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Chroot install (was Re: making a floppy for essential modules)



on Tue, Dec 09, 2003 at 11:31:16AM -0800, New Disorder Records (ernst@hblindustries.com) wrote:
>  On Tue, 9 Dec 2003, 
> Michael Martinell wrote:

> > On Tuesday, December 09, 2003, New Disorder Records
> > [mailto:ernst@hblindustries.com] wrote:
> > > 
> > > I am trying to install debian on a dell poweredge, but I need
> > > drivers for the hard drives and ethernet card.  I have found the
> > > drivers, but I have no idea how to put them on a floppy disk so
> > > that debian will see them when I put the floppy in.  I don't have
> > > other debian machines in the office, so I have to make the
> > > floppies on a windows machine.  Any advice about how to put the
> > > drivers on a floppy so that debian will see them would be greatly
> > > appreciated.
> 
> > Here is how I set up my Dell 
> > Set up Debian 3.0r1 on Dell Poweredge 2400
> > 
> > 1.	Insert Debian disk and boot from it.
> > 2.	At boot: prompt type bf24 and press enter.
> > 3.	Complete rest of install normally.  Make sure to install the c

<...>

> thanks, but I can't install normally if I can't see the hard drive.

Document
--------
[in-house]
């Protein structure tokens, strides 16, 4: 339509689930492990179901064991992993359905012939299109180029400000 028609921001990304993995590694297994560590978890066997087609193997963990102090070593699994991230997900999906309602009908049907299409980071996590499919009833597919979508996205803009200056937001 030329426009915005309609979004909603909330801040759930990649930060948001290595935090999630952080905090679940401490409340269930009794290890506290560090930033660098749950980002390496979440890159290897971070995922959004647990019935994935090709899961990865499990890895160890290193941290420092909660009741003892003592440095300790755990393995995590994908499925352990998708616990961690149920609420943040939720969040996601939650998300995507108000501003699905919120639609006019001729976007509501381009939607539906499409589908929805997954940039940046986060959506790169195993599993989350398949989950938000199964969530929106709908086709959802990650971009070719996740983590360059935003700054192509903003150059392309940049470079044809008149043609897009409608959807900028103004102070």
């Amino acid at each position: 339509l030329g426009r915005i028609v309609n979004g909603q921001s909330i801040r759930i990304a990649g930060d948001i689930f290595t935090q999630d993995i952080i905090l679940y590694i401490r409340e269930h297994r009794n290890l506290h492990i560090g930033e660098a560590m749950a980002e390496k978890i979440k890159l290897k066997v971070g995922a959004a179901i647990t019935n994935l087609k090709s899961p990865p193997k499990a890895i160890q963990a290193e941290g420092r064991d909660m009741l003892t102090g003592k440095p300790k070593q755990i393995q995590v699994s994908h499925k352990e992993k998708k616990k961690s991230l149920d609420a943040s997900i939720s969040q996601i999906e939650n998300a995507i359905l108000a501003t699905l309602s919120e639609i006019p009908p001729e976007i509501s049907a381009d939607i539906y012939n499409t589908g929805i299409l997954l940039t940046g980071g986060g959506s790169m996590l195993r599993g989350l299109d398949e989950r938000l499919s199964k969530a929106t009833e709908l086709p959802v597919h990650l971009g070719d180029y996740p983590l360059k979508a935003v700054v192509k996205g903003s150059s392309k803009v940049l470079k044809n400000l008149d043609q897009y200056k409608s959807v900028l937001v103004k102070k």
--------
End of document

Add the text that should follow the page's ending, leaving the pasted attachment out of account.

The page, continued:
> The installer (any one of the flavors of installer, including bf24)
> doesn't see the harddrive on my 1750, so I need to install a driver at
> that point, I assume, in order to continue the installation.
>
> So, I can make it to step 2 of your steps, but not step 3.  I have a
> driver, I just need to know how to make a disk that the installer will
> recognize to load it.


A: Because it messes up the order in which people normally read text.
Q: Why is top-posting such a bad thing?
A: Top-posting.
Q: What is the most annoying thing on usenet and in e-mail?

For clarity and to support conversational discussion style, please use
bottom-posting format:  your reply goes below the material cited.  Trim
your quotes appropriately and ensure your attributions are accurate.  

See: 

    http://www.catb.org/~esr/jargon/html/email-style.html
    http://www.faqs.org/rfcs/rfc1855.html
    http://mailformat.dan.info/quoting/top-posting.html

Thank you.


My recommendation in cases such as this is to utilize a chroot install.
There are instructions in the standard Debian Installation Manual, or my
own (slightly divergent) instructions at:

    http://twiki.iwethey.org/Main/DebianChrootInstall

The secret to a chroot is that you first boot a GNU/Linux system on your
hardware that _does_ support the core system:  console, disks, network.
Then you initiate a Debian installation within this environment as a
chroot (change root) process.  It's not terribly different from a stock
Debian installation, but it's far more flexible.

Choices for a booted system include Knoppix, Morphix, DemoLinux,
LNX-BBC, tomsrtbt, and other bootable GNU/Linux distributions (that is:
bootable on removeable media), _or_ a previously installed GNU/Linux
system.


Peace.

-- 
Karsten M. Self <kmself@ix.netcom.com>        http://kmself.home.netcom.com/
 What Part of "Gestalt" don't you understand?
    Beware of bugs in the above code; I have only proved it correct, not
    tried it.
    - Donald Knuth

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